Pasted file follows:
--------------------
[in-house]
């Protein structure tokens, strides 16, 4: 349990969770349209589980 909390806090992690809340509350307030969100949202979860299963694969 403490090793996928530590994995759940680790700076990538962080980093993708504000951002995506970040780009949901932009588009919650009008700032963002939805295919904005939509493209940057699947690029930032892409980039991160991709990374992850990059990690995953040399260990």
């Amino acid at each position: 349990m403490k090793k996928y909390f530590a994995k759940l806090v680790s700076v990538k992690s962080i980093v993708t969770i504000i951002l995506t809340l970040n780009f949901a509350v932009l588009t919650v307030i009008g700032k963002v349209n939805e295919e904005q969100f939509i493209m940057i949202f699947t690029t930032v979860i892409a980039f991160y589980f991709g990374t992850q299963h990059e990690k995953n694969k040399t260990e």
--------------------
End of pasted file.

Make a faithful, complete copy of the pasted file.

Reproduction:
[in-house]
């Protein structure tokens, strides 16, 4: 349990969770349209589980 909390806090992690809340509350307030969100949202979860299963694969 403490090793996928530590994995759940680790700076990538962080980093993708504000951002995506970040780009949901932009588009919650009008700032963002939805295919904005939509493209940057699947690029930032892409980039991160991709990374992850990059990690995953040399260990």
């Amino acid at each position: 349990m403490k090793k996928y909390f530590a994995k759940l806090v680790s700076v990538k992690s962080i980093v993708t969770i504000i951002l995506t809340l970040n780009f949901a509350v932009l588009t919650v307030i009008g700032k963002v349209n939805e295919e904005q969100f939509i493209m940057i949202f699947t690029t930032v979860i892409a980039f991160y589980f991709g990374t992850q299963h990059e990690k995953n694969k040399t260990e």